When I say don't limit yourself, I am referring to 3 ways - job sources, job roles and your capabilities. (1) You don't have to limit yourself to only the university's job portals or career services. Look at your network and see who can help you to open doors through referrals, 3rd party HR agencies, 3rd party job portals, LinkedIn, or even applying to companies from their portal or linking up with someone in HR there. These were some of the platforms which I leveraged on for my 40+ applications. (2) Don't worry too much about your job role thinking that you need to apply for something related to your degree. Just go for anything that interests you. If you end up hating your job and be miserable, embrace it because this is a part and parcel of Life. Remember, a career is a marathon. We need patience, experience and time to finally know what our dream job exactly is and get there. At least now you know what is NOT your dream job. (3) Have some faith in yourself and don't be daunted by the interview rounds. Just apply for it and see where it gets you. Similarly to me, I wouldn't be where I am today had I continue to restrict myself from roles which I thought I wasn't good enough for.
Learning #2 - DON'T GIVE UP, KEEP LEARNING
Cliché as it sounds but really, don't give up. It's perfectly normal to feel disheartened and lose confidence in yourself. When that happens just take a break from your applications before moving on. As mentioned, I was numbed by the number of rejections I received, so much so that I became thick skin and relentlessly applied to whatever I could get my hands on. Ultimately, how I got my job today was because I didn't give up and continued to attend the many hiring rounds. I used them as a platform to practice my interview skills, learn from and observed other candidates and noted down ALL of my interview questions. With the list of interview questions, I reflected and improved on my answers even when they were over. (Random tip: Bear in mind that you still need to be yourself - know what to say but don't memorise scripts! ) As mentioned, the job offer I received and where I am currently am is a perfect example of not giving up. Had I decided to give up there and then, that one single video interview, I wouldn't have this job today.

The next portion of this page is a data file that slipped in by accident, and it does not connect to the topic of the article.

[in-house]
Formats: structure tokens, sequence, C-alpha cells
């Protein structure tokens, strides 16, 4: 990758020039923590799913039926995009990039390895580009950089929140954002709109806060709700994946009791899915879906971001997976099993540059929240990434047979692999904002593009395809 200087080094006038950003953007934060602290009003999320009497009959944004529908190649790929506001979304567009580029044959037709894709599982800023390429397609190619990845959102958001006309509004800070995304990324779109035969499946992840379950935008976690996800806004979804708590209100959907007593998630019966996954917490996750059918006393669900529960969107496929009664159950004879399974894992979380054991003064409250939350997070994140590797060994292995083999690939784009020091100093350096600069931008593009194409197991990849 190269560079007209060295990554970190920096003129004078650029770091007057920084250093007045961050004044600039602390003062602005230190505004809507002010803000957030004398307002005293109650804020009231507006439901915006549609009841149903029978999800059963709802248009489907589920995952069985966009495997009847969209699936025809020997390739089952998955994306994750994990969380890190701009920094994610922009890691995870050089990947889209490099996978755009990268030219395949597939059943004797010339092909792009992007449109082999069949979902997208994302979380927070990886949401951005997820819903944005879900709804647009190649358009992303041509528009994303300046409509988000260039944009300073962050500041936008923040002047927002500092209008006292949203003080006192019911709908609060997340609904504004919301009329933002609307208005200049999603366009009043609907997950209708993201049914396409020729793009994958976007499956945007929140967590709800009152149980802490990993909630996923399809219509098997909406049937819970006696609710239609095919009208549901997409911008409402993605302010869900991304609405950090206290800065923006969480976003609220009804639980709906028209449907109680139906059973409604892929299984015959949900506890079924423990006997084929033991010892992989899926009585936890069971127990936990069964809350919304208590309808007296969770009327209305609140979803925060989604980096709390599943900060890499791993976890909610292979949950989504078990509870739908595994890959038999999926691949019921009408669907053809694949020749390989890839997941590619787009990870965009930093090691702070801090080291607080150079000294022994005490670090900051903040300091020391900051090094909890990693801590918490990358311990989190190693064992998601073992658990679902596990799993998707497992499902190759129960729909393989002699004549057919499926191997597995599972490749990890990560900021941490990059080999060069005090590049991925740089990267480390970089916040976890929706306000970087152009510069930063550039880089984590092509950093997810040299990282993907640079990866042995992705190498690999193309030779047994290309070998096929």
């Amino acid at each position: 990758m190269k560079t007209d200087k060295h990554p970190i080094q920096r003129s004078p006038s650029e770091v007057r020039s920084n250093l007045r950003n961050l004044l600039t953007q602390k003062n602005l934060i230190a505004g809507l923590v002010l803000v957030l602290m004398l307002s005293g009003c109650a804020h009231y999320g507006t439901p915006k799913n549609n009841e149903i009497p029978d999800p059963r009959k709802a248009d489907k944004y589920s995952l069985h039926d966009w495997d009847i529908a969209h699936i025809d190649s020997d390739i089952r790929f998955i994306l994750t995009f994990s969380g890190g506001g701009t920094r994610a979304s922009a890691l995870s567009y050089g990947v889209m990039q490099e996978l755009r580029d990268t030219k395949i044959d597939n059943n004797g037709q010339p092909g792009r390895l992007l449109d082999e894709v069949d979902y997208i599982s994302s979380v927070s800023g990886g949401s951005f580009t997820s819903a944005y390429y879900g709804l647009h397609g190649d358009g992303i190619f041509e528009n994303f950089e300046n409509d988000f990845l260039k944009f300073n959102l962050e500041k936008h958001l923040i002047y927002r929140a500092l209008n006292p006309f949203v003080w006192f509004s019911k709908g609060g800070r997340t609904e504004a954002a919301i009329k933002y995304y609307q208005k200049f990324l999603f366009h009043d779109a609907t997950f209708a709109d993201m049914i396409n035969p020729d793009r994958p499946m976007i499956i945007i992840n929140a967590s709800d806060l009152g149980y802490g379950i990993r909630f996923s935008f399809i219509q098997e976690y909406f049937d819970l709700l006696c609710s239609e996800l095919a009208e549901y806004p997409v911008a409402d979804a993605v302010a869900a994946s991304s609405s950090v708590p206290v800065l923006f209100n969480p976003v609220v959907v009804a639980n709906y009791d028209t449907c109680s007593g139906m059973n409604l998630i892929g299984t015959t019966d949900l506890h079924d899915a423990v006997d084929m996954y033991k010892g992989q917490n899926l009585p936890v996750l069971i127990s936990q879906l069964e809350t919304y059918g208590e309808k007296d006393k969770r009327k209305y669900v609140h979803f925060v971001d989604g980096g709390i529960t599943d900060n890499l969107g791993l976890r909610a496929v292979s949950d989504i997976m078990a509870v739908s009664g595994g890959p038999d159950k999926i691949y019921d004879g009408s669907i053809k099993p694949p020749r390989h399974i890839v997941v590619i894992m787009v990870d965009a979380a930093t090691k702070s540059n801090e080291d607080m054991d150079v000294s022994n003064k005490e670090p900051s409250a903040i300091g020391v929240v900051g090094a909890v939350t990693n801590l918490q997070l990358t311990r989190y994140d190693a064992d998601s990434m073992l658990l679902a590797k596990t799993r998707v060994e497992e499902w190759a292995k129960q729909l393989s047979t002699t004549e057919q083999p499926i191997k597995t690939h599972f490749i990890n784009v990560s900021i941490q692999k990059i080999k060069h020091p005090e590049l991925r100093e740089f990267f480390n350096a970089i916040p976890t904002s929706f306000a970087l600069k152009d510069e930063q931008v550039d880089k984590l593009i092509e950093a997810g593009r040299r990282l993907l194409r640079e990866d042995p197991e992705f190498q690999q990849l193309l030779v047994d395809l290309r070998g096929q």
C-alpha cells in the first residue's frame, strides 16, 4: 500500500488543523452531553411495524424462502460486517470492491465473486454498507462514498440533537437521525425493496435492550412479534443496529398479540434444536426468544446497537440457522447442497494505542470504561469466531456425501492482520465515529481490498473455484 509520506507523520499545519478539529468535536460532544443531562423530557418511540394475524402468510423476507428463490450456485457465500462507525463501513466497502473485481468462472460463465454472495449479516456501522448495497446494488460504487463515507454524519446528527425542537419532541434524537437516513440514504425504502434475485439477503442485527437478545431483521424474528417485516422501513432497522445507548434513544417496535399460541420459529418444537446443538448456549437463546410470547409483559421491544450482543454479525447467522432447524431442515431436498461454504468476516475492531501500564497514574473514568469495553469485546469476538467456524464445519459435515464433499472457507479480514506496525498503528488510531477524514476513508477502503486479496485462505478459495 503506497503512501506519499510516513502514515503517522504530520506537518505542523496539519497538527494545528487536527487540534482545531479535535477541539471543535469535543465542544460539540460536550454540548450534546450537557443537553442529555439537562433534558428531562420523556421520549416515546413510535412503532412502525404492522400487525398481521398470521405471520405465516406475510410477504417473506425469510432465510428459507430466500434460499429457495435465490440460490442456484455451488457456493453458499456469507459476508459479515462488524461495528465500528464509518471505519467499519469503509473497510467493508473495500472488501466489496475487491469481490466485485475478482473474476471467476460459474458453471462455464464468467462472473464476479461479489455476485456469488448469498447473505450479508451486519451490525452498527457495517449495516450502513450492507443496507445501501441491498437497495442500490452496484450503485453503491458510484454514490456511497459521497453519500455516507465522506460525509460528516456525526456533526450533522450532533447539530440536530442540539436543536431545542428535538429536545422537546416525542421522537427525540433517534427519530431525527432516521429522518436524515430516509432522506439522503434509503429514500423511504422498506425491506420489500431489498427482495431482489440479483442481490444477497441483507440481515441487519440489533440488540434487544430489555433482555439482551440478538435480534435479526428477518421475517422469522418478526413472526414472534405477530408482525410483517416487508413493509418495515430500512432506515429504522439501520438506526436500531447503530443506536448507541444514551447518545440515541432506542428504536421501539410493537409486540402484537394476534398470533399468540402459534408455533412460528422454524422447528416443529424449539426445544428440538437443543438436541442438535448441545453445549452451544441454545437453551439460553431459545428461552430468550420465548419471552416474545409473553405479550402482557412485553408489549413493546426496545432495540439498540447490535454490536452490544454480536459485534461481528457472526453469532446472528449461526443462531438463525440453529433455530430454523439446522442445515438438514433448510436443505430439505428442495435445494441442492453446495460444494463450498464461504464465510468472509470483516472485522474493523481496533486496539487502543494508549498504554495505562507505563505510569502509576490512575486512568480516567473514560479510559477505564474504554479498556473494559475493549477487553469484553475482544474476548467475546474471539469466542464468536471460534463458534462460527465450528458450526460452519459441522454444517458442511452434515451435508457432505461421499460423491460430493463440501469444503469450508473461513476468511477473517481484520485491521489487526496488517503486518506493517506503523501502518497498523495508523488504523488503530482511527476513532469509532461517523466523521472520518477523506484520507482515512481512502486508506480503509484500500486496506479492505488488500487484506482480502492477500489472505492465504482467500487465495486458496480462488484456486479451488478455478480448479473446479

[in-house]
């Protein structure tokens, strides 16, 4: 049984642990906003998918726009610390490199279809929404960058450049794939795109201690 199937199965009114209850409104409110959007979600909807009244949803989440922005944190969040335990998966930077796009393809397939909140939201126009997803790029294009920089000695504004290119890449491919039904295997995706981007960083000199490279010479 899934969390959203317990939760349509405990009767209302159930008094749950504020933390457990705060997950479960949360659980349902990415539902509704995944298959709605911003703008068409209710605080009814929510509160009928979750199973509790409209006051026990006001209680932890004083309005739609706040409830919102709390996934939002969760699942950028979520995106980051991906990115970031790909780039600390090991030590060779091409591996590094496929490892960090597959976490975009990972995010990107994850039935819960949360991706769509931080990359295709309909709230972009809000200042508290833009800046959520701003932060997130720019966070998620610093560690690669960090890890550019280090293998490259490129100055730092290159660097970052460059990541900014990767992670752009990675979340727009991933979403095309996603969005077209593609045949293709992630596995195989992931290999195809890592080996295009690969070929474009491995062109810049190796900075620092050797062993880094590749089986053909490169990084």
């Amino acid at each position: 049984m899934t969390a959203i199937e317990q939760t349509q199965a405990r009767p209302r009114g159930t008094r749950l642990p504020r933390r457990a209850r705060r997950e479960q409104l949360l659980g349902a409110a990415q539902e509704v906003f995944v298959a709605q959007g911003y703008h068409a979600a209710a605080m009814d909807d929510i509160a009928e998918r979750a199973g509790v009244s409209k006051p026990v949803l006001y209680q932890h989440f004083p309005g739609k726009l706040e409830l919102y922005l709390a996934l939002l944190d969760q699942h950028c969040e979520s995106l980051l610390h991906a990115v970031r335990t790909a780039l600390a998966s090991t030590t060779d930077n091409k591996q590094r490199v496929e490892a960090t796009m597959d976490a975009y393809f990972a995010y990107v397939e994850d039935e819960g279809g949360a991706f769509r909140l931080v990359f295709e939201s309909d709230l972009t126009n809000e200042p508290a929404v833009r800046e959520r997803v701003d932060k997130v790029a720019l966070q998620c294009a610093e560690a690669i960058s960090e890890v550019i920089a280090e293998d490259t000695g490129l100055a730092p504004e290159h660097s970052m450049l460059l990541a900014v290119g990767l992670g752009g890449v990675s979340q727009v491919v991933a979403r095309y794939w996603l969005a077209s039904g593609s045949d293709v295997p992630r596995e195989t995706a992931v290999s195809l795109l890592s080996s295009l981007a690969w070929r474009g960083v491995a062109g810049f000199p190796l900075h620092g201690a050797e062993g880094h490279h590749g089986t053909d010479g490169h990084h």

Learning #3 - START EARLY
Start early because some applications open early as mentioned above. This gives you more choices as well because applications that open early tend to close early too. Moreover, starting early also saves you the panic as time looms towards your graduation because you'll have sufficient time to pace yourself, prepare your applications and rebound from rejections! Last but not least, you may get an offer way before you graduate so you can enjoy your final semester in peace. In job hunting, the early birds do catch the worm. That being said, if you are in no rush to look for a job upon graduation, just take your time and you do you!
Finally, I have reached the end of the post. I can't believe I've been through that much interviews after refreshing my memories to write this post. Nonetheless, I am thankful for all of them and I hope what I've learned can help you too. On hindsight, if I could do my job hunt all over again, I wouldn't have limited myself as much as I did and applied for a job located abroad. Remember, not giving up does pay off and if you want to find a job right after graduation please start early. Happy hunting!
The following article is written in conjunction with Singapore’s Career Stories 2019 Writing Competition on the theme of #MyCareerJourney organized by CareerSocius.